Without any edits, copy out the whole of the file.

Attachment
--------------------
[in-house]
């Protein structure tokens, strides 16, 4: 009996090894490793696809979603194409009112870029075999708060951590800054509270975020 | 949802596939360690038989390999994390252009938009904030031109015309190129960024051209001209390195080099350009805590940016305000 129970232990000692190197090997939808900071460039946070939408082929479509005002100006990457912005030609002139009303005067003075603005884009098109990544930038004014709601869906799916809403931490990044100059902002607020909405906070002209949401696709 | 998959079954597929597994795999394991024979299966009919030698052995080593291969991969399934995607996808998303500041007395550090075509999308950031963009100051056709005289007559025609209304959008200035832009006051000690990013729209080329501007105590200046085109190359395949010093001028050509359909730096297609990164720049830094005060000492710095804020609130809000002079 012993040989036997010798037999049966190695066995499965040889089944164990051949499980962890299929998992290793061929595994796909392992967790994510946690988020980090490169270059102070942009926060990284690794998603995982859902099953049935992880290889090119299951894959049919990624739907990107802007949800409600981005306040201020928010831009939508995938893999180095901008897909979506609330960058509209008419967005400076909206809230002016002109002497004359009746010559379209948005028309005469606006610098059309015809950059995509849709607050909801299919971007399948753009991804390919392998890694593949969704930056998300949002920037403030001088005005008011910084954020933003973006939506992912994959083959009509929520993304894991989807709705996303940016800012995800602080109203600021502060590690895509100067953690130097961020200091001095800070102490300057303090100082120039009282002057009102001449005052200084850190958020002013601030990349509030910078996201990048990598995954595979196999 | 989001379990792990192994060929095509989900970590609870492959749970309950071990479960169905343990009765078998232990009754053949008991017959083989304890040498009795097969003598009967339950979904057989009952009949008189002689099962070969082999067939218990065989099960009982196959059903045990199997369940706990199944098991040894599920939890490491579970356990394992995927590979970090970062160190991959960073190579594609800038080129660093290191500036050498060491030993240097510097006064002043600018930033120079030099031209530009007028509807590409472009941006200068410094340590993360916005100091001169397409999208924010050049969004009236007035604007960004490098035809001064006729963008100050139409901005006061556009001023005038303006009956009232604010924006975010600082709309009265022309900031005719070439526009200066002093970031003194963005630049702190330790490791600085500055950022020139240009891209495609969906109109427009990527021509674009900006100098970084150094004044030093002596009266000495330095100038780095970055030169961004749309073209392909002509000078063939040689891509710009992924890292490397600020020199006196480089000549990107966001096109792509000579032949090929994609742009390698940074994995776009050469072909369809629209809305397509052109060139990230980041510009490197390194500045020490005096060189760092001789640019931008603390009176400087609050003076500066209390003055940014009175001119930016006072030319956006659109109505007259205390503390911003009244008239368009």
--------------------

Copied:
[in-house]
């Protein structure tokens, strides 16, 4: 009996090894490793696809979603194409009112870029075999708060951590800054509270975020 | 949802596939360690038989390999994390252009938009904030031109015309190129960024051209001209390195080099350009805590940016305000 129970232990000692190197090997939808900071460039946070939408082929479509005002100006990457912005030609002139009303005067003075603005884009098109990544930038004014709601869906799916809403931490990044100059902002607020909405906070002209949401696709 | 998959079954597929597994795999394991024979299966009919030698052995080593291969991969399934995607996808998303500041007395550090075509999308950031963009100051056709005289007559025609209304959008200035832009006051000690990013729209080329501007105590200046085109190359395949010093001028050509359909730096297609990164720049830094005060000492710095804020609130809000002079 012993040989036997010798037999049966190695066995499965040889089944164990051949499980962890299929998992290793061929595994796909392992967790994510946690988020980090490169270059102070942009926060990284690794998603995982859902099953049935992880290889090119299951894959049919990624739907990107802007949800409600981005306040201020928010831009939508995938893999180095901008897909979506609330960058509209008419967005400076909206809230002016002109002497004359009746010559379209948005028309005469606006610098059309015809950059995509849709607050909801299919971007399948753009991804390919392998890694593949969704930056998300949002920037403030001088005005008011910084954020933003973006939506992912994959083959009509929520993304894991989807709705996303940016800012995800602080109203600021502060590690895509100067953690130097961020200091001095800070102490300057303090100082120039009282002057009102001449005052200084850190958020002013601030990349509030910078996201990048990598995954595979196999 | 989001379990792990192994060929095509989900970590609870492959749970309950071990479960169905343990009765078998232990009754053949008991017959083989304890040498009795097969003598009967339950979904057989009952009949008189002689099962070969082999067939218990065989099960009982196959059903045990199997369940706990199944098991040894599920939890490491579970356990394992995927590979970090970062160190991959960073190579594609800038080129660093290191500036050498060491030993240097510097006064002043600018930033120079030099031209530009007028509807590409472009941006200068410094340590993360916005100091001169397409999208924010050049969004009236007035604007960004490098035809001064006729963008100050139409901005006061556009001023005038303006009956009232604010924006975010600082709309009265022309900031005719070439526009200066002093970031003194963005630049702190330790490791600085500055950022020139240009891209495609969906109109427009990527021509674009900006100098970084150094004044030093002596009266000495330095100038780095970055030169961004749309073209392909002509000078063939040689891509710009992924890292490397600020020199006196480089000549990107966001096109792509000579032949090929994609742009390698940074994995776009050469072909369809629209809305397509052109060139990230980041510009490197390194500045020490005096060189760092001789640019931008603390009176400087609050003076500066209390003055940014009175001119930016006072030319956006659109109505007259205390503390911003009244008239368009």